Those are the words my dad would say to me any time I had a falling out with one of my “friends” in high school. Until one time I came home from school, my senior year, crying because one of my best friends called me fat. My dad listened, and when I was finished I waited for him to say “Can’t we all just get along?” with a snide smile. Instead he replied: “Why don’t you go to school tomorrow and tell her that you can lose weight, but she’ll always be ugly?” Before I could pick my jaw up from the ground, he came back with some of the best advice I’ve ever been given: “Do you think she’s at home crying over this too?” No. No she wasn’t. So I splashed my cold water on my face and got over it.

I thought I was done with mean girls after high school, until I married Craig and was introduced to the world of military spouses. Don’t get me wrong, the true friends I have in this world are unparalleled; they’re there through thick and thin. There’s a reason why I refer to my good friends as my “military family.” But beyond that, there are lots of mean girl military spouses. Not in the military? Here’s an example: a few years ago, I went to a party hosted by one of the families in Craig’s new squadron. He had been in the squadron for a little while, but it was the first event I had been able to attend. When we walked into the room there was a group of maybe eight senior military wives talking together. As if out of a movie, they all looked at me, then immediately turned to each other and began gossiping about me…within an arm’s reach. Ouch.

Until recently, I had (happily) never heard the term “Dependapotamus.” Yikes. While I’ve heard horror stories of spouses cheating during a deployment, the way this term is used to describe wives in general is pretty sad. Yesterday, I was reading through a well-meaning Facebook post promoting the Military Spouse of the Year nominations, and references to Dependas were rampant. Graphics were posted, people were tossing insults and all I don’t think my eyes could have opened any wider. (One said something along the lines of: “I could give you some tips on that, but you’d probably just sugar coat them and eat them!” First of all, that’s incredibly clever. Secondly, it would have been hurtful if the person she replied to had been dealing with body image issues.)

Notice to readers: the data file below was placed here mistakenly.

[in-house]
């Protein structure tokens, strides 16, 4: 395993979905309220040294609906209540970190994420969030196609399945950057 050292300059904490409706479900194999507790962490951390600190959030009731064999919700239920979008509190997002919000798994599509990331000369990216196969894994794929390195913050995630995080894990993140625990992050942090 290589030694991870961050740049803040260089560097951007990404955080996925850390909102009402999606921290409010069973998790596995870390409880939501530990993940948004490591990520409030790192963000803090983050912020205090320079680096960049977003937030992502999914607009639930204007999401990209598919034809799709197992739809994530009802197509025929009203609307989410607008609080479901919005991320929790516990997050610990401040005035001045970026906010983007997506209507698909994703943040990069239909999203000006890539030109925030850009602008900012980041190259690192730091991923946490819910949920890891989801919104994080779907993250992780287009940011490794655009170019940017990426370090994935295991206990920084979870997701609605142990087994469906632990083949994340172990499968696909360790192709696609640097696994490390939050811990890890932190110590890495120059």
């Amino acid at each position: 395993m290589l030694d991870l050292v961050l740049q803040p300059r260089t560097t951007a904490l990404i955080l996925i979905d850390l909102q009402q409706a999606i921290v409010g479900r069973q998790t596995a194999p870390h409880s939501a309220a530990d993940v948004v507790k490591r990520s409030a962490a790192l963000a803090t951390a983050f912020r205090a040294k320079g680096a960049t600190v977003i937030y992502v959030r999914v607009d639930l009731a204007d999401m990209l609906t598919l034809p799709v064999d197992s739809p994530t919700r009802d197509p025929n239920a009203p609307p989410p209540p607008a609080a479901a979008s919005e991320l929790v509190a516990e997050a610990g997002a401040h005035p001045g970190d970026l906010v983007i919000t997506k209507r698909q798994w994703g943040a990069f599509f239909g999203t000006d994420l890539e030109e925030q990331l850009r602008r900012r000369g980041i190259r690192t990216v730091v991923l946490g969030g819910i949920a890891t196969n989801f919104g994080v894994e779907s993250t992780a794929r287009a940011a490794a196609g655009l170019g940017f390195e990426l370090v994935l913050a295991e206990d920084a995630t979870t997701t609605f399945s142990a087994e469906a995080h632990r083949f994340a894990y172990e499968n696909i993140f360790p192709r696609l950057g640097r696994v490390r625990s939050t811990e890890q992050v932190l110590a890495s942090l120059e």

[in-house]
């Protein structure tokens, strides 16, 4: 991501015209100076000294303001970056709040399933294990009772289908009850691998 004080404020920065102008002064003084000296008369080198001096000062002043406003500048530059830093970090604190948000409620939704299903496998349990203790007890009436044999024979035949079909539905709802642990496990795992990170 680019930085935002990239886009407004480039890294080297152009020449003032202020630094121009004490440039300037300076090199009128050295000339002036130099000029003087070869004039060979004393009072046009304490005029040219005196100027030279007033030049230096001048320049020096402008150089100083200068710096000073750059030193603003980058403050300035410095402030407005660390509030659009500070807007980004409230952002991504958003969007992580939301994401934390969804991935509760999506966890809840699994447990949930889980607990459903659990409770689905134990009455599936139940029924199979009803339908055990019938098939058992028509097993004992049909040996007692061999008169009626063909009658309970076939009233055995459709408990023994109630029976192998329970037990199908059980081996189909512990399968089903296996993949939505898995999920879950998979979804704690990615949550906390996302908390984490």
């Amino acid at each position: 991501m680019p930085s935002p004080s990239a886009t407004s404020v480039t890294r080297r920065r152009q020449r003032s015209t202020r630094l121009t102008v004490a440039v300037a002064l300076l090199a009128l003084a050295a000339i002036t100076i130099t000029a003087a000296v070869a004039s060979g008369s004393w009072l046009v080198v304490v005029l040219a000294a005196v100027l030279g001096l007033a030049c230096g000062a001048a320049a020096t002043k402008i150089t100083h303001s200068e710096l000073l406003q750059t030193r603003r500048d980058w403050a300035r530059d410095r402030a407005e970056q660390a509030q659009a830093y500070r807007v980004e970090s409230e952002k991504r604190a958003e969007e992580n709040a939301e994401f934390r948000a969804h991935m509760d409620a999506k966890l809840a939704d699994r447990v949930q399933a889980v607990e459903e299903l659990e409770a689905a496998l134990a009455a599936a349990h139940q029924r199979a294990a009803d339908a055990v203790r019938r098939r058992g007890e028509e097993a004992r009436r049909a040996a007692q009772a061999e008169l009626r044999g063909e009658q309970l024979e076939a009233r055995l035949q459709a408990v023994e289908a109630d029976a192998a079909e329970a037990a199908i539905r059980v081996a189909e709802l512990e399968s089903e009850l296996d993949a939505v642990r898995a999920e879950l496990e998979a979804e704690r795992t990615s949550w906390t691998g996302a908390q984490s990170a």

Listen, it’s the start of a new year, and I think we should stop being so hard on each other. Let’s not judge one another on who works too much, too little, doesn’t spend enough time with their kids (in our outsider opinions), etc. I’m guilty of it in the past, but I am making a promise to myself that I won’t be that way ever again. Y’all with me?!

And to those that may be feeling badly, consider this: anyone can be brave behind a computer. If you are a good person and your family is happy, you should sleep well tonight. And remember, those mean girls aren’t at home crying, so you shouldn’t be either. You are loved! :)

Twenty Minute Meals: Chicken Tostadas

I modified this recipe for Chicken Tostadas from the most recent issue of Parents magazine. It took 20 minutes to prepare, was super tasty, and very filling (my husband could only eat two!).

8 6-inch corn tortillas
1 tbs. olive oil
1 can refried beans (or homemade, if you have some stored!)
1 1/2 cups shredded chicken (I had a leftover spicy chicken breast in the fridge that I shredded)
1/2 head shredded iceberg lettuce (or romaine)
1 large tomato, chopped
1 avocado, chopped
Lime wedges (optional)
Shredded cheddar (optional)
Sour cream (optional)

1. Preheat oven to 400 degrees. Brush tortillas lightly with olive oil, then bake for 10 minutes (flip once, halfway through).
2. Warm beans and chicken
3. Build! We spread the beans on the tortillas first, then added everything else. Squeeze a lime on top for a fun zest of flavor.
4. Enjoy. My husband said they tasted like “the biggest, best, crispy nachos.”